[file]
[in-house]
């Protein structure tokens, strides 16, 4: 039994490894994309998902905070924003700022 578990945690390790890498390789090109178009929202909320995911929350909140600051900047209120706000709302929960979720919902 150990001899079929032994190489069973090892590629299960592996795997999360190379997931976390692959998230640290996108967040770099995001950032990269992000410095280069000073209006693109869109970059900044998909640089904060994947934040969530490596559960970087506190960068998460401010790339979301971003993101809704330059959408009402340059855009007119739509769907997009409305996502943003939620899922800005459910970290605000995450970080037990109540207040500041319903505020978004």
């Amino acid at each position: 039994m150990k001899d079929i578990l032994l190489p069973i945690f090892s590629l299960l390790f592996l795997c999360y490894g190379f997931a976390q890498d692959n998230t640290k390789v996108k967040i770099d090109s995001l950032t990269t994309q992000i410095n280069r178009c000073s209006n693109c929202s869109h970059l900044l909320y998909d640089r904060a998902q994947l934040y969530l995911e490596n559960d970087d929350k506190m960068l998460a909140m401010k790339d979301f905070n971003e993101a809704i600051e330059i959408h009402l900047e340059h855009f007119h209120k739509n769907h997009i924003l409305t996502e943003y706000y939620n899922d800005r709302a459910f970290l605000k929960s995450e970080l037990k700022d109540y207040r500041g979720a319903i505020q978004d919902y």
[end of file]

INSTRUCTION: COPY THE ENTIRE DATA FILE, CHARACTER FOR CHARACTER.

[in-house]
């Protein structure tokens, strides 16, 4: 039994490894994309998902905070924003700022 578990945690390790890498390789090109178009929202909320995911929350909140600051900047209120706000709302929960979720919902 150990001899079929032994190489069973090892590629299960592996795997999360190379997931976390692959998230640290996108967040770099995001950032990269992000410095280069000073209006693109869109970059900044998909640089904060994947934040969530490596559960970087506190960068998460401010790339979301971003993101809704330059959408009402340059855009007119739509769907997009409305996502943003939620899922800005459910970290605000995450970080037990109540207040500041319903505020978004």
């Amino acid at each position: 039994m150990k001899d079929i578990l032994l190489p069973i945690f090892s590629l299960l390790f592996l795997c999360y490894g190379f997931a976390q890498d692959n998230t640290k390789v996108k967040i770099d090109s995001l950032t990269t994309q992000i410095n280069r178009c000073s209006n693109c929202s869109h970059l900044l909320y998909d640089r904060a998902q994947l934040y969530l995911e490596n559960d970087d929350k506190m960068l998460a909140m401010k790339d979301f905070n971003e993101a809704i600051e330059i959408h009402l900047e340059h855009f007119h209120k739509n769907h997009i924003l409305t996502e943003y706000y939620n899922d800005r709302a459910f970290l605000k929960s995450e970080l037990k700022d109540y207040r500041g979720a319903i505020q978004d919902y």